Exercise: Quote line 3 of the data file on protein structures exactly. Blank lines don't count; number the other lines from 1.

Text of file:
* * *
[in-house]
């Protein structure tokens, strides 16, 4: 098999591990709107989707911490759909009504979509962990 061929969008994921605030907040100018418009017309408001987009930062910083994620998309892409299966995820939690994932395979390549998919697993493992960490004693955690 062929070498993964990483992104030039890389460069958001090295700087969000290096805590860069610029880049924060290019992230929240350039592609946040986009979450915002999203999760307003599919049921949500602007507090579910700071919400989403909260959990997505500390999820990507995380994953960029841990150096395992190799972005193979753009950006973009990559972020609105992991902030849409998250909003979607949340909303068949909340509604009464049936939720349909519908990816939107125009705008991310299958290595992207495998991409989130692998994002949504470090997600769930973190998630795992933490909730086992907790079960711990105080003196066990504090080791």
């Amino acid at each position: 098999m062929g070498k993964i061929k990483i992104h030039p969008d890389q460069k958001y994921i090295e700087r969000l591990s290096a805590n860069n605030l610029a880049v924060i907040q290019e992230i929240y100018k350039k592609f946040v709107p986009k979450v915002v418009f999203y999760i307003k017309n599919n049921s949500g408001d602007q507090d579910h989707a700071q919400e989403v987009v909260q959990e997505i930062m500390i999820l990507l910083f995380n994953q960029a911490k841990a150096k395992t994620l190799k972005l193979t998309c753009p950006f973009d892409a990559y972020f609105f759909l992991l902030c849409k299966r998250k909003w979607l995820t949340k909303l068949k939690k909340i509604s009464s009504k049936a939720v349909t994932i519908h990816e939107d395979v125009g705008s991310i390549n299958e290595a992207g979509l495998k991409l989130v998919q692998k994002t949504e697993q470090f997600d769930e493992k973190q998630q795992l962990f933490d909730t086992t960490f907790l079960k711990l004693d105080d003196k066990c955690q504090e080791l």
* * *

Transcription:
């Amino acid at each position: 098999m062929g070498k993964i061929k990483i992104h030039p969008d890389q460069k958001y994921i090295e700087r969000l591990s290096a805590n860069n605030l610029a880049v924060i907040q290019e992230i929240y100018k350039k592609f946040v709107p986009k979450v915002v418009f999203y999760i307003k017309n599919n049921s949500g408001d602007q507090d579910h989707a700071q919400e989403v987009v909260q959990e997505i930062m500390i999820l990507l910083f995380n994953q960029a911490k841990a150096k395992t994620l190799k972005l193979t998309c753009p950006f973009d892409a990559y972020f609105f759909l992991l902030c849409k299966r998250k909003w979607l995820t949340k909303l068949k939690k909340i509604s009464s009504k049936a939720v349909t994932i519908h990816e939107d395979v125009g705008s991310i390549n299958e290595a992207g979509l495998k991409l989130v998919q692998k994002t949504e697993q470090f997600d769930e493992k973190q998630q795992l962990f933490d909730t086992t960490f907790l079960k711990l004693d105080d003196k066990c955690q504090e080791l």